The Justice Ministry is proposing to finance claims by people who cannot afford to sue businesses that have allegedly discriminated against them because of their origin.
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The bill is based on the recommendations of an interministerial team, headed by Justice Ministry Director General Emi Palmor, on how to help Israelis of Ethiopian descent overcome any racism they encounter. The team recommends the state provide legal counsel to anybody who fits the economic criteria and who wants to file a civil claim based on the law prohibiting discrimination.
However, the Justice Ministry suggests tweaking the bill to confine legal aid to cases that have a chance of winning. The amendment will probably be made as a temporary order, to examine its efficacy and implications for the legal aid budget.
The ministry sent its government-sponsored bill to other ministries for comment on Sunday.
After the ministries give their feedback, the bill should be brought for a Knesset vote after the summer recess (i.e., after the Jewish holy days).
Currently, citizens can get free legal aid from the state to sue in a number of areas, some of which bypass means testing. For instance, in cases of forced psychiatric incarceration, a person receives state aid in representation before the psychiatric committee, irrespective of his/her own economic condition. Claims in respect to human trafficking also receive free legal aid, as do Holocaust survivors seeking compensation.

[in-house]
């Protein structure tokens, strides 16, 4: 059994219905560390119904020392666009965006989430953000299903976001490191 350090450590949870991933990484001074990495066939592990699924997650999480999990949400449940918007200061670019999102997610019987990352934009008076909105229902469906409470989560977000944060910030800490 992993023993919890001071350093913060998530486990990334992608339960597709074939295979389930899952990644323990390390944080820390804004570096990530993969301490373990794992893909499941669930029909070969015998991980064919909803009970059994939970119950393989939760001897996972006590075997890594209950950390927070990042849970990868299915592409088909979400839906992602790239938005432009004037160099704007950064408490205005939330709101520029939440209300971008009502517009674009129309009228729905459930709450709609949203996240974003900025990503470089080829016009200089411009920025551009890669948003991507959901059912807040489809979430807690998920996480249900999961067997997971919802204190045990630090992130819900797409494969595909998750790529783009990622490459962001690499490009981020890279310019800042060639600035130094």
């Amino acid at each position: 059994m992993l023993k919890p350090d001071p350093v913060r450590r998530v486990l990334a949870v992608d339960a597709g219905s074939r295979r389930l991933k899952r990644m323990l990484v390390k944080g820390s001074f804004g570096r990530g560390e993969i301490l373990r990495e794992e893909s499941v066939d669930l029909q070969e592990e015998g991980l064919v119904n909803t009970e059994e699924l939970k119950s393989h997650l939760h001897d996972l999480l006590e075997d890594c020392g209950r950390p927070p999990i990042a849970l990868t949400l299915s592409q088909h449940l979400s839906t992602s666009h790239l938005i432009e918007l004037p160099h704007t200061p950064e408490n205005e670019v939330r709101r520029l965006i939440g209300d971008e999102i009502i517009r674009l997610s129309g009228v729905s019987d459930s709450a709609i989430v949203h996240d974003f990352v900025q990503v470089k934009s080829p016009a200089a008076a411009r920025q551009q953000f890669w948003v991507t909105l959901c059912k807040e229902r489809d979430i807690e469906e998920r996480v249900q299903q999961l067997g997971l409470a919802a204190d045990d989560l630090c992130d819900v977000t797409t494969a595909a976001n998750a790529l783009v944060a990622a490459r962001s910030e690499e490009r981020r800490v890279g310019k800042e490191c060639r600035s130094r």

The bill would expand free state-paid legal aid to sue for compensation based on the law prohibiting discrimination.
The Knesset has been showing more sensitivity to the plight of Israelis of Ethiopian origin recently, with a day devoted to discussing various issues in May.
However, MK Dov Khenin (Joint List) said that the 11 discussions held by the Knesset that day showed that members of the Ethiopian community still suffer from discrimination in “all areas of life – housing, education, health care and employment.”